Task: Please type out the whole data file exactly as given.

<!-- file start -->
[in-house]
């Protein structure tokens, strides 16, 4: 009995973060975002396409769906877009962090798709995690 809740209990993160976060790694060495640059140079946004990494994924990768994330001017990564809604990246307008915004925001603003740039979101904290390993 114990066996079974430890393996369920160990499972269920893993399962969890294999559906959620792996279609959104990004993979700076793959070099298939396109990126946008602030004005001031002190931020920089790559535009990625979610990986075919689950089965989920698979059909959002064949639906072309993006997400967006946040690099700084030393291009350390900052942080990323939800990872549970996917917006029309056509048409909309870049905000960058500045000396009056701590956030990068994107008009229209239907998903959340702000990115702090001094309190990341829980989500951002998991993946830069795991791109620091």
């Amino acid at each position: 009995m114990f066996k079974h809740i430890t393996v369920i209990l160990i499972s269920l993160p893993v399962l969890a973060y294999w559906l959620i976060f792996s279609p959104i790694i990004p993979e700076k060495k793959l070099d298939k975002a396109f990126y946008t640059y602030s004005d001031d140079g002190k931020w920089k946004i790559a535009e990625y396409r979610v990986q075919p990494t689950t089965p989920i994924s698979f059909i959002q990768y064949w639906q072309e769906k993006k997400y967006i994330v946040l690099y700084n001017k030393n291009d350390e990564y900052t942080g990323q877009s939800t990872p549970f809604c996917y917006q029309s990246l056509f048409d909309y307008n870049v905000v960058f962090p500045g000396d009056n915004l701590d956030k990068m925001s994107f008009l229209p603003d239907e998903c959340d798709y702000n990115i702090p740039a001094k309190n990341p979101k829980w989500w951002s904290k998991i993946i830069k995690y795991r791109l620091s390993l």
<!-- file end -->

[in-house]
């Protein structure tokens, strides 16, 4: 009995973060975002396409769906877009962090798709995690 809740209990993160976060790694060495640059140079946004990494994924990768994330001017990564809604990246307008915004925001603003740039979101904290390993 114990066996079974430890393996369920160990499972269920893993399962969890294999559906959620792996279609959104990004993979700076793959070099298939396109990126946008602030004005001031002190931020920089790559535009990625979610990986075919689950089965989920698979059909959002064949639906072309993006997400967006946040690099700084030393291009350390900052942080990323939800990872549970996917917006029309056509048409909309870049905000960058500045000396009056701590956030990068994107008009229209239907998903959340702000990115702090001094309190990341829980989500951002998991993946830069795991791109620091």
């Amino acid at each position: 009995m114990f066996k079974h809740i430890t393996v369920i209990l160990i499972s269920l993160p893993v399962l969890a973060y294999w559906l959620i976060f792996s279609p959104i790694i990004p993979e700076k060495k793959l070099d298939k975002a396109f990126y946008t640059y602030s004005d001031d140079g002190k931020w920089k946004i790559a535009e990625y396409r979610v990986q075919p990494t689950t089965p989920i994924s698979f059909i959002q990768y064949w639906q072309e769906k993006k997400y967006i994330v946040l690099y700084n001017k030393n291009d350390e990564y900052t942080g990323q877009s939800t990872p549970f809604c996917y917006q029309s990246l056509f048409d909309y307008n870049v905000v960058f962090p500045g000396d009056n915004l701590d956030k990068m925001s994107f008009l229209p603003d239907e998903c959340d798709y702000n990115i702090p740039a001094k309190n990341p979101k829980w989500w951002s904290k998991i993946i830069k995690y795991r791109l620091s390993l």